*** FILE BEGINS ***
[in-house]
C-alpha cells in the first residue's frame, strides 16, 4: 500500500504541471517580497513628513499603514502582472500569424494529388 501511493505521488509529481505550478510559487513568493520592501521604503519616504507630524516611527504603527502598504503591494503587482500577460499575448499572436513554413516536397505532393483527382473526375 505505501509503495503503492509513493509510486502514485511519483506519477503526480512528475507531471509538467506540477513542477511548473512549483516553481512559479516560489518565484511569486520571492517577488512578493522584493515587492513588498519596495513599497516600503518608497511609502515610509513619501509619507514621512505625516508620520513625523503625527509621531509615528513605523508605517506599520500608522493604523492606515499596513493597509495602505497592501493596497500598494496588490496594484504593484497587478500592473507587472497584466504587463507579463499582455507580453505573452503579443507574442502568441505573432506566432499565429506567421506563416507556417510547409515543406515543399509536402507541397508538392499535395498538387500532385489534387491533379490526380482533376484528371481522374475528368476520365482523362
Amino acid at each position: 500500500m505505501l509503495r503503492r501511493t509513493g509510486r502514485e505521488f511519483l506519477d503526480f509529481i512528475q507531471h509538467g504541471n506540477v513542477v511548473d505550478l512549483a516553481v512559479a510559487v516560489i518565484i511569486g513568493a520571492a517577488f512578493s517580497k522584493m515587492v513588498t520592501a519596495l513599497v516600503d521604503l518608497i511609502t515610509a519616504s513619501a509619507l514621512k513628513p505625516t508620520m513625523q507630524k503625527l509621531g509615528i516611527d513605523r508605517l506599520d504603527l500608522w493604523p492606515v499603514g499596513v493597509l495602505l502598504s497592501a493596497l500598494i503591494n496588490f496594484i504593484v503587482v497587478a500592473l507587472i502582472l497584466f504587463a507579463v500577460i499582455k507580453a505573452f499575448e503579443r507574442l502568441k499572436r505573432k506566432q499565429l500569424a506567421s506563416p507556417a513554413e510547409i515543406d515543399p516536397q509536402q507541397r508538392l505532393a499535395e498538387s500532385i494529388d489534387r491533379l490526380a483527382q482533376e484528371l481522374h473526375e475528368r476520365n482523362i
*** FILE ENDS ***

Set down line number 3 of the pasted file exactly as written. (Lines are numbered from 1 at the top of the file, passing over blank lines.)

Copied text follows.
Amino acid at each position: 500500500m505505501l509503495r503503492r501511493t509513493g509510486r502514485e505521488f511519483l506519477d503526480f509529481i512528475q507531471h509538467g504541471n506540477v513542477v511548473d505550478l512549483a516553481v512559479a510559487v516560489i518565484i511569486g513568493a520571492a517577488f512578493s517580497k522584493m515587492v513588498t520592501a519596495l513599497v516600503d521604503l518608497i511609502t515610509a519616504s513619501a509619507l514621512k513628513p505625516t508620520m513625523q507630524k503625527l509621531g509615528i516611527d513605523r508605517l506599520d504603527l500608522w493604523p492606515v499603514g499596513v493597509l495602505l502598504s497592501a493596497l500598494i503591494n496588490f496594484i504593484v503587482v497587478a500592473l507587472i502582472l497584466f504587463a507579463v500577460i499582455k507580453a505573452f499575448e503579443r507574442l502568441k499572436r505573432k506566432q499565429l500569424a506567421s506563416p507556417a513554413e510547409i515543406d515543399p516536397q509536402q507541397r508538392l505532393a499535395e498538387s500532385i494529388d489534387r491533379l490526380a483527382q482533376e484528371l481522374h473526375e475528368r476520365n482523362i